It Appears We’re In the Desert: A Conversation about Arizona, Immigration Law, and Race: Part 1

{NB: None of the following is intended as, nor should it be construed as, legal advice to any person, persons, or group. If you or someone you know requires legal assistance, contact an attorney in your area. The statements made below represent only the personal opinions of this essay’s author}.

Yesterday I was listening to Sean Hannity’s nationally-syndicated radio program. He was savaging Attorney General Eric Holden for having apparently conceded, under Congressional questioning, that he had not yet read the new Arizona statute making it a state-level crime to be in the United States illegally. This, despite the fact that Holder had on more than one occasion registered concern over the law’s potential for promoting racial profiling—which, Hannity pointed out repeatedly to his listeners, the language of the statute explicitly forbade. While I was listening to the show no one called in, or was allowed on the air, to point out to Hannity that racial profiling can no more be “forbidden” than it can be codified. Any statute codifying racial profiling would be nullified by any court in the United States, state or federal, before it could be enacted; likewise, any statute claiming to outlaw racial profiling would be just as toothless and irrelevant, whether or not it passed judicial muster as a mere reiteration of the Fourteenth Amendment.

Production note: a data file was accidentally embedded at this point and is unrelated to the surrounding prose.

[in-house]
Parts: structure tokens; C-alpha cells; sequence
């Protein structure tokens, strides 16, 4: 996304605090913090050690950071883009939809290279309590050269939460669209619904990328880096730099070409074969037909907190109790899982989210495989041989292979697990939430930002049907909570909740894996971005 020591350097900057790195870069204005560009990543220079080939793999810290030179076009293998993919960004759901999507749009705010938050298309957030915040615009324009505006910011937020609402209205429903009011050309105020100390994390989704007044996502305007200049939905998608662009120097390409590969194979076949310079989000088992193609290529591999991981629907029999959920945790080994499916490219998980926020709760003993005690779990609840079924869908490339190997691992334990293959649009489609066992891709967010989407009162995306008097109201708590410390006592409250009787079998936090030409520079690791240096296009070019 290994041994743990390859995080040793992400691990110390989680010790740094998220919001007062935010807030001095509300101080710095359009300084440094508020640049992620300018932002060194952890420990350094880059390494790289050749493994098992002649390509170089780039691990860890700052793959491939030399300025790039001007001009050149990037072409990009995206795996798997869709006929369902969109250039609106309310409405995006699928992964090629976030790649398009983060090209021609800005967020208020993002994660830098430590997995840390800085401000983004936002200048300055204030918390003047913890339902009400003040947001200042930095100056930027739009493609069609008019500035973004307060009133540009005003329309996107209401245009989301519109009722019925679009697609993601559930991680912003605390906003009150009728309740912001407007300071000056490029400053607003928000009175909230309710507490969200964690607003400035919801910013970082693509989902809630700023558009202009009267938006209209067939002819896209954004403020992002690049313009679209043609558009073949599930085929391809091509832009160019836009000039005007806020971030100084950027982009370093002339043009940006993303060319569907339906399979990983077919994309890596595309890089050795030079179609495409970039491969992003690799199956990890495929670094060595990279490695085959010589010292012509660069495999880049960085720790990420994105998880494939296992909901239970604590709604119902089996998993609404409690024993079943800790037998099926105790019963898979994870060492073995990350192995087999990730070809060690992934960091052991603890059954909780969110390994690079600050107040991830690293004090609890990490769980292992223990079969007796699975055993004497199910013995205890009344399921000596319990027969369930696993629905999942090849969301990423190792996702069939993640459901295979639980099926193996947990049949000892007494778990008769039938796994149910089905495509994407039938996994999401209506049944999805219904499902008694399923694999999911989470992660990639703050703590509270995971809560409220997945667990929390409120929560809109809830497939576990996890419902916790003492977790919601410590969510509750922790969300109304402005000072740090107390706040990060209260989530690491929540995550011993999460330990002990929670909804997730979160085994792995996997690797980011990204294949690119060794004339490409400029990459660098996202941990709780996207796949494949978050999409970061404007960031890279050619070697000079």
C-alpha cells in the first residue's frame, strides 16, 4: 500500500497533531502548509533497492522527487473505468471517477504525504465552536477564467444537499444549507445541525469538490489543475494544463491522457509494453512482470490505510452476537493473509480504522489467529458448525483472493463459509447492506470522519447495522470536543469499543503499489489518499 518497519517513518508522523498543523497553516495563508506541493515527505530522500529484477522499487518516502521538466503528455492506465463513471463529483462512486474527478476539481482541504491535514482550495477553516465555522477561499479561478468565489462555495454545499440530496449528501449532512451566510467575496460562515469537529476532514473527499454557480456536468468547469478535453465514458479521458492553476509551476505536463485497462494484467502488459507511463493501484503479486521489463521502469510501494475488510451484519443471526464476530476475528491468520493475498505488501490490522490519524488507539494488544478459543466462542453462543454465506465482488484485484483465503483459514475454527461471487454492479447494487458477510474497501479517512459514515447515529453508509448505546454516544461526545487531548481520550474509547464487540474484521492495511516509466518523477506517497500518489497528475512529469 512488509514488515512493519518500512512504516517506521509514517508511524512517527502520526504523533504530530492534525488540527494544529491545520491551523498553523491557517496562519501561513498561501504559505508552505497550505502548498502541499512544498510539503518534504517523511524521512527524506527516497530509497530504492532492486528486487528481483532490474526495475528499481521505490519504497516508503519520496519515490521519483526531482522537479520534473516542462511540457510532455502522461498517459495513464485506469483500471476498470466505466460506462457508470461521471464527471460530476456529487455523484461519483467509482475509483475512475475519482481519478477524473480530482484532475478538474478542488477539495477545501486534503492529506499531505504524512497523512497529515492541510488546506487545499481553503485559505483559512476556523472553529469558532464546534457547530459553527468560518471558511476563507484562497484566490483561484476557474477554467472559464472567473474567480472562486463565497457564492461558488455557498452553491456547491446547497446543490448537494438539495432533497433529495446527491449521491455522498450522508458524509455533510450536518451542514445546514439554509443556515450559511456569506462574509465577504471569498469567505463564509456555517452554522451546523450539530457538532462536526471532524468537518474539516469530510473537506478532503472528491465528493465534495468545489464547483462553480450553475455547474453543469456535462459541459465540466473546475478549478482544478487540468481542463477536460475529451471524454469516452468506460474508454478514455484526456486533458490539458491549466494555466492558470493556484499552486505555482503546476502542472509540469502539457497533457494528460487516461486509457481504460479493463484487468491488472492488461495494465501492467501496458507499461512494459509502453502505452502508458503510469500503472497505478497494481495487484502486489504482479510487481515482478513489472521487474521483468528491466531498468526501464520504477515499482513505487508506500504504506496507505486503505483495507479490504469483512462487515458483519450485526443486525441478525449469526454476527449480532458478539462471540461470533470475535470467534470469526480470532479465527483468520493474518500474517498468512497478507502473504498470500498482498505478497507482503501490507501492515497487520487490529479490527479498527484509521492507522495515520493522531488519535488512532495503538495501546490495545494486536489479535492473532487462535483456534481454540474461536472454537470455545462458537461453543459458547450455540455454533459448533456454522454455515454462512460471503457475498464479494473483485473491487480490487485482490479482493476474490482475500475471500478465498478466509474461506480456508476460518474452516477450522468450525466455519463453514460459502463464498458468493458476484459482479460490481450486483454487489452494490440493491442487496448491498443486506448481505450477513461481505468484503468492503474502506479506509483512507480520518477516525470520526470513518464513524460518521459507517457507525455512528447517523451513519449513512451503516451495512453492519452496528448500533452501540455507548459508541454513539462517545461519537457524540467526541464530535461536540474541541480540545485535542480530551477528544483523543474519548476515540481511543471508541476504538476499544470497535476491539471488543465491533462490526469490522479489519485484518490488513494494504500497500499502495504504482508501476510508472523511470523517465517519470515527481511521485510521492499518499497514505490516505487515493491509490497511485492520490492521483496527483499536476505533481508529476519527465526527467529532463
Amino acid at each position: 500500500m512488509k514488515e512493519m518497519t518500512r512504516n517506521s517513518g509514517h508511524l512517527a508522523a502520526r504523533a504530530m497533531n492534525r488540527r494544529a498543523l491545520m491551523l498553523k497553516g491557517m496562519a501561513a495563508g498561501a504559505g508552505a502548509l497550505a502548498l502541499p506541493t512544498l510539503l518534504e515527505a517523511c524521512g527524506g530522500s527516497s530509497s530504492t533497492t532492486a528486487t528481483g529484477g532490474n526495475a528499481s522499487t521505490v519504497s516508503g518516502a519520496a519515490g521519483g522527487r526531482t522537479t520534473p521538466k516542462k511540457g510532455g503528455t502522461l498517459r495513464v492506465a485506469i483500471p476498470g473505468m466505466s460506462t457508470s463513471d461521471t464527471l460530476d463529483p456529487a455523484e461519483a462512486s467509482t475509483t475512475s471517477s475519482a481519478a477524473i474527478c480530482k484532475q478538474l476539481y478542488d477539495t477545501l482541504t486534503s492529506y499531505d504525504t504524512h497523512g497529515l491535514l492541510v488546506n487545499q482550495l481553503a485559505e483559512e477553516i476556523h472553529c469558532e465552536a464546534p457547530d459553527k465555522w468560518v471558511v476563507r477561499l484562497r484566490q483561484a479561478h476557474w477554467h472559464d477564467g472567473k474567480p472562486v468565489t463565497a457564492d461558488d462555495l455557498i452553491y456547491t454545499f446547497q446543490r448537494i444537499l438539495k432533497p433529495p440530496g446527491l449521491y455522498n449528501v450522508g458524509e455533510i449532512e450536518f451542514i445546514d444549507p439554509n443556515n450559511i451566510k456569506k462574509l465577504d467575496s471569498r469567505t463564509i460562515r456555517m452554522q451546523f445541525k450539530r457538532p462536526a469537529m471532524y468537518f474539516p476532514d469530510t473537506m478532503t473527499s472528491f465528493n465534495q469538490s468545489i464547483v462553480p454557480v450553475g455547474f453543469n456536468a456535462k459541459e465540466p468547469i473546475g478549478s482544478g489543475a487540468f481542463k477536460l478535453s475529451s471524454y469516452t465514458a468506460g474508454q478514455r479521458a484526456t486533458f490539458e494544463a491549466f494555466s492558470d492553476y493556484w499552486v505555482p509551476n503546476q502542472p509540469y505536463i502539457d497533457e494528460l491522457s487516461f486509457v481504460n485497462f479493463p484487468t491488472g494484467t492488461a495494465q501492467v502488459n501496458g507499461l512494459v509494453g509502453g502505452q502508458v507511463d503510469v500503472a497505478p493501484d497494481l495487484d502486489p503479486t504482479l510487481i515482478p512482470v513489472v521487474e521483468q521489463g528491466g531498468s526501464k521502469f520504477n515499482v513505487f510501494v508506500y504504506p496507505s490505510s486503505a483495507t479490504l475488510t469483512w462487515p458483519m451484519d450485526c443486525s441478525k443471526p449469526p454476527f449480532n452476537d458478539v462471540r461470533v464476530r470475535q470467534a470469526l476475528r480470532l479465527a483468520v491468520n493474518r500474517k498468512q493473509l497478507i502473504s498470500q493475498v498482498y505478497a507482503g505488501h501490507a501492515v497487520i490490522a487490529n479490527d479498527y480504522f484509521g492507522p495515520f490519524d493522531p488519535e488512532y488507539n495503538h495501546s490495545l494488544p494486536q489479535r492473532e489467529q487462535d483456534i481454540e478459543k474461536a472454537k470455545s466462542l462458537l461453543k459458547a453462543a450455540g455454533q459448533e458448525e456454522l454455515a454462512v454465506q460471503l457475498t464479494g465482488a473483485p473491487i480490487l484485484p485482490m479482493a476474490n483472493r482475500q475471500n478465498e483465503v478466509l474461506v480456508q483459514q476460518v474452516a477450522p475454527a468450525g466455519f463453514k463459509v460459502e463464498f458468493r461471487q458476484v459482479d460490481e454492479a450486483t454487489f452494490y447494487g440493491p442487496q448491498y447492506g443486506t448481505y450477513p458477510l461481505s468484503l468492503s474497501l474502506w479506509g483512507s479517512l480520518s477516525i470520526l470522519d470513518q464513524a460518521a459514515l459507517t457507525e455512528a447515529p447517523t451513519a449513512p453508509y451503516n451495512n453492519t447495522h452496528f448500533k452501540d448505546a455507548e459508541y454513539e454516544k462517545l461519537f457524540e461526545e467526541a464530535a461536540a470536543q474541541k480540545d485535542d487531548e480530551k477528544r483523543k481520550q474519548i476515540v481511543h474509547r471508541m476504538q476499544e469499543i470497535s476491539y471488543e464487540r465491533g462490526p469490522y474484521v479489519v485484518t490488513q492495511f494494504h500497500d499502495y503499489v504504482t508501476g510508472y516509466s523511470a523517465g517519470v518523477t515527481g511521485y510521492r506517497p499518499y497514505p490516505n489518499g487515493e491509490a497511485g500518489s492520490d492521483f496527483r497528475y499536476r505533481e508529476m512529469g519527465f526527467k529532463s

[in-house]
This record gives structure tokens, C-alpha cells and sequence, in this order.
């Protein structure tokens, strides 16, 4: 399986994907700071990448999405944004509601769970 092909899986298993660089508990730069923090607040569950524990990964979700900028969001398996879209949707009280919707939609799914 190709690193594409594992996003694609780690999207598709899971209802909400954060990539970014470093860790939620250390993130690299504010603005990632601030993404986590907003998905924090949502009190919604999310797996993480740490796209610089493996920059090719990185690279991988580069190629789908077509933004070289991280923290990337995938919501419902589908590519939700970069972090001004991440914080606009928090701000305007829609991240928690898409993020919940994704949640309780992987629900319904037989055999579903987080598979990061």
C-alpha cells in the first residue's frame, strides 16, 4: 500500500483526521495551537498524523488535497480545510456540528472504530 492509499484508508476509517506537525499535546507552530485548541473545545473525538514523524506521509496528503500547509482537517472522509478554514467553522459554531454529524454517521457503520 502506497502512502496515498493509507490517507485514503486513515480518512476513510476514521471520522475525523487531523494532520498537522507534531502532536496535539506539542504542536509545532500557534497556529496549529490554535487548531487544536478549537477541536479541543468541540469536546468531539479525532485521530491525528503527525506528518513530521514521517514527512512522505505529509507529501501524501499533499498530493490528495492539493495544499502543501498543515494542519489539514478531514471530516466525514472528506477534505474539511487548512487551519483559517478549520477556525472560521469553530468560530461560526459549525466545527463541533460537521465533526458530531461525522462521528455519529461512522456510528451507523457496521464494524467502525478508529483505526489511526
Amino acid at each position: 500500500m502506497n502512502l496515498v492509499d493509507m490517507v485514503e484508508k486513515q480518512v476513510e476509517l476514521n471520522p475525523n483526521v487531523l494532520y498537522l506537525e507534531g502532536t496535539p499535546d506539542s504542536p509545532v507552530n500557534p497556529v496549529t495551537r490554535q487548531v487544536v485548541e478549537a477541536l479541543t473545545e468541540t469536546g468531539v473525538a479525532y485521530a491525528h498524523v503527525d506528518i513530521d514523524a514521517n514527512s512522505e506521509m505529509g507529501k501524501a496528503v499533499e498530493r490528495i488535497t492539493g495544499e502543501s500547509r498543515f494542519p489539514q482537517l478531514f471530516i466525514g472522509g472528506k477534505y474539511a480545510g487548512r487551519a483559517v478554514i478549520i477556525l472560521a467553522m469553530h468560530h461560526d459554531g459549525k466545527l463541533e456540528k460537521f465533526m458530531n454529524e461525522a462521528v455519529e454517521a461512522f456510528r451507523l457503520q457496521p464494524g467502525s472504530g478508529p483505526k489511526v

For years conservatives of Hannity’s ilk have been hard at work turning the cottage industry of spreading misinformation about the criminal justice system into a veritable empire of criminal justice-related misinformation. Dick Wolf’s endlessly syndicated and replicated Law & Order series has done more to intentionally misinform the American public about its system of laws than any determined propaganda campaign of the twentieth century, and I include in this all of the most infamous propaganda campaigns of that bloody century. Those who watch Wolf’s politically-charged tripe regularly are not merely uninformed about the operations of police and prosecutors in the United States, they are in fact less knowledgeable about our national system of criminal justice than those with absolutely no awareness of it whatsoever—for instance, a child of seven living in a lightly-policed suburban enclave somewhere in middle America. Every episode begins with a studied, deliberate lie: police officers, while often courageous, often honorable, and undoubtedly critical players in American society, in no way whatsoever represent “the people,” as we are so sagely informed by voice-over actor Steven Zirnkilton at the beginning of every hour-long Law & Order. Nor do the “district attorneys, who prosecute the offenders,” represent the “people” (the full text of Wolf’s seminal deceit: “In the criminal justice system, the people are represented by two separate yet equally important groups: the police, who investigate crime, and the district attorneys, who prosecute the offenders. These are their stories”). As anyone who’s stepped into a courtroom is well aware, both police officers and prosecutors represent the awesome power of our state and federal governments. They are not beholden to the citizenry of their district, or their state, or their country. Their employers and, yes, masters are government officials, some of whom are elected, some of whom are appointed, some of whom are merely bureaucrats. Were the entire population—every man, woman, and child—of some American hamlet to object to the government-authorized investigation and prosecution of a given offense, the police officers and district attorneys of that hamlet would not only be under no obligation to acknowledge such objections but indeed under every imaginable obligation to ignore them entirely. In the criminal justice system, the only representative the “people” have is the jury, a body composed of twelve ordinary citizens from the legally-defined subdivision in which the offense allegedly occurred. And if there’s one maxim in the criminal justice system, it’s that police and prosecutors would far prefer to try a case before a judge—another government official—than any sampling of the “people.” More than nine times out of ten. Draw your own conclusions. (That conservatives have dressed up “tort reform,” which is definitionally a hatred of citizen-comprised juries, as, instead, a hatred of effete attorneys is just another indication of the spite so many Republicans have for their fellow Americans.)